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The global macular degeneration treatment market was valued at US$ 6.1 Bn in 2017. It is anticipated to reach US$ 11.1 Bn by 2026, expanding at a CAGR of 6.4% from 2018 to 2026. Increase in R&D investments by key players has resulted in innovative products. Increase in prevalence and incidence of retinal disorders, rise in the geriatric population, high annual cost of therapy (ACOT) for pipeline drugs, improved health care as well as health care infrastructure, introduction of novel therapies, and surge in the number of awareness programs are likely to drive the global macular degeneration treatment market during the forecast period. Continued pressure from players mandating the use of Avastin for wAMD and invasive administration methods are anticipated to restrain the global market in the near future. However, developed countries, such as Japan, Germany, the U.S, Canada, France, and Australia offer immense opportunities to the macular degeneration treatment market. This is attributed to the large number of patients, rise in proportion of urban population, and high reimbursement.

The global macular degeneration treatment market has been segmented based on disease indication, drug class, distribution channel, and region. Based on disease indication, the wAMD segment is projected to lead the market, in terms of revenue, and dominate the market during the forecast period, followed by the dAMD segment. Introduction of new anti-VEGF drugs, such as brolucizumab, and less frequent administration regimen in the existing anti-VEGF (Eylea) for treatment of wAMD are estimated to propel the segment.

In terms of end-user, the global macular degeneration treatment market has been categorized into hospitals, ophthalmic clinics, and ambulatory surgical centers. The hospitals segment accounted for a major share of the global macular degeneration treatment market in 2017. The segment is likely to maintain its leading position during the forecast period. A large population prefers to visit a hospital first rather than an ophthalmic clinic for treatment, as the cost of therapy at a hospital is lower. An ambulatory surgical center is a relatively less preferred option for the treatment of AMD.

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In terms of drugs, the global macular degeneration treatment market has been classified into anti-VEGF and others. The anti-VEGF segment accounted for a major share of the global macular degeneration treatment market in 2017. In 2007, Lucentis became the first anti-VEGF launched for wet AMD as well as other important retinal diseases. It was quickly recognized as the new gold standard for treatment. In 2013, Eylea was also approved for AMD and launched at a marginally lower price; other indications were later added. However, the launch of Novartis’ longer-acting anti-VEGF, brolucizumab is projected to boost the wAMD segment during the forecast period by replacing some use of inexpensive Avastin.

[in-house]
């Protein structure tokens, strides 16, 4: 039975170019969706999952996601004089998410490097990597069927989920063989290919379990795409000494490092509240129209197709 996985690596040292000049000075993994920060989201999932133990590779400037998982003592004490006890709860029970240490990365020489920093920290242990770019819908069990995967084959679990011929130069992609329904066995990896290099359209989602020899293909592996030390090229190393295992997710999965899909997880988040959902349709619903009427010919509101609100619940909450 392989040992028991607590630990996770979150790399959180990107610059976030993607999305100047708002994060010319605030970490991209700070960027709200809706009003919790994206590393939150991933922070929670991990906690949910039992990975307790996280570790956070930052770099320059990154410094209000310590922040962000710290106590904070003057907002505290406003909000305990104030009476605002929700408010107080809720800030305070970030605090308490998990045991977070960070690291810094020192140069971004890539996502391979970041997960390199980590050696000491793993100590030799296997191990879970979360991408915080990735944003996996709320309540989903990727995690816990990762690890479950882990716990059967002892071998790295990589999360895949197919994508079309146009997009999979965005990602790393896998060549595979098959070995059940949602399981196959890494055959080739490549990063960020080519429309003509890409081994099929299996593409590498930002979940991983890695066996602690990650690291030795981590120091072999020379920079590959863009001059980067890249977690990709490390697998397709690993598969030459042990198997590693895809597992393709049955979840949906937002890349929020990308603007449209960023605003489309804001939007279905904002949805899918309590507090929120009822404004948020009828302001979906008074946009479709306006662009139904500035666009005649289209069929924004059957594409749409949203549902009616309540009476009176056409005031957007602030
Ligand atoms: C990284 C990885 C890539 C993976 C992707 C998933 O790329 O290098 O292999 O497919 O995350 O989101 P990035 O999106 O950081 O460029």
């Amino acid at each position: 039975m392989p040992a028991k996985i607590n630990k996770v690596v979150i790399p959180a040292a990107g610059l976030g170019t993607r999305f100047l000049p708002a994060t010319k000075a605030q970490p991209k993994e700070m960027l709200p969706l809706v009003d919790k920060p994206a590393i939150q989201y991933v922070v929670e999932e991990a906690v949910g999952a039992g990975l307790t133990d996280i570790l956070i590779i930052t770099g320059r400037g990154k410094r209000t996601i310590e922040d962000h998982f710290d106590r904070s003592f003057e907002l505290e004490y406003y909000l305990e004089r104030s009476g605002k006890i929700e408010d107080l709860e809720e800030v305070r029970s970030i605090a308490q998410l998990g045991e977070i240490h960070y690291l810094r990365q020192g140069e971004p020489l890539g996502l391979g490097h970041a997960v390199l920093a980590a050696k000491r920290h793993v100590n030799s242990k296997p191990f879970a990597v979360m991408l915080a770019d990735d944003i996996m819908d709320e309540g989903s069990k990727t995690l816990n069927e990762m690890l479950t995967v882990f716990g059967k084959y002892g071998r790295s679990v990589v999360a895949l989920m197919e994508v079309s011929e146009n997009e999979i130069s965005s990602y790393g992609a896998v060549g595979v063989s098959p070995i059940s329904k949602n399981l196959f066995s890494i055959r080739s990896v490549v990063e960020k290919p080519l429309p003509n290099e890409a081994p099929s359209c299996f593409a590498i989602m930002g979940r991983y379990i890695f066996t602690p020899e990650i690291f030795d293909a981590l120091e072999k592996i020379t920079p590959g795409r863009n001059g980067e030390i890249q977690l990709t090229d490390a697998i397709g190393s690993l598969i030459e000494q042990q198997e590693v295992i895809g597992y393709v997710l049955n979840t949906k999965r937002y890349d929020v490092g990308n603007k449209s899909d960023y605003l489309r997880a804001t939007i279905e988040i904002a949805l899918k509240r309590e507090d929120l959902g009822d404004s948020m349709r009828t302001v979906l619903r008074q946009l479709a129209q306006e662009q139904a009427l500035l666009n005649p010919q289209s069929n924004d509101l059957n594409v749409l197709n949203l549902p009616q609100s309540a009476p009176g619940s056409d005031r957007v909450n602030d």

In terms of region, the global macular degeneration treatment market has been segmented into North America, Europe, Asia Pacific, Latin America, and Middle East & Africa. North America dominated the global macular degeneration treatment market, in terms of revenue, in 2017. It is projected to maintain its dominance during the forecast period. High rate of adoption of prescription AMD disease drugs in the U.S. and increase in the number of approvals for new drugs from the U.S. FDA are major factors responsible for the high share held by North America in 2017. Asia Pacific is anticipated to gain market share during the forecast period owing to a large patient pool, increasing per capita health care expenditure, and increasing investment by key players in this market.

Major players operating in the global macular degeneration treatment market are Allergan, Inc., Pfizer, Inc., Novartis AG., REGENERON PHARMACEUTICALS, INC., Ophthotech, Santen Pharmaceuticals, Valeant Pharmaceuticals, F. Hoffmann-La Roche Ltd., Sanofi, Ohr Pharmaceutical, Apellis, and Bayer AG. The market is characterized by a large number of acquisitions, which has led to market consolidation and increasing dominance of the top players.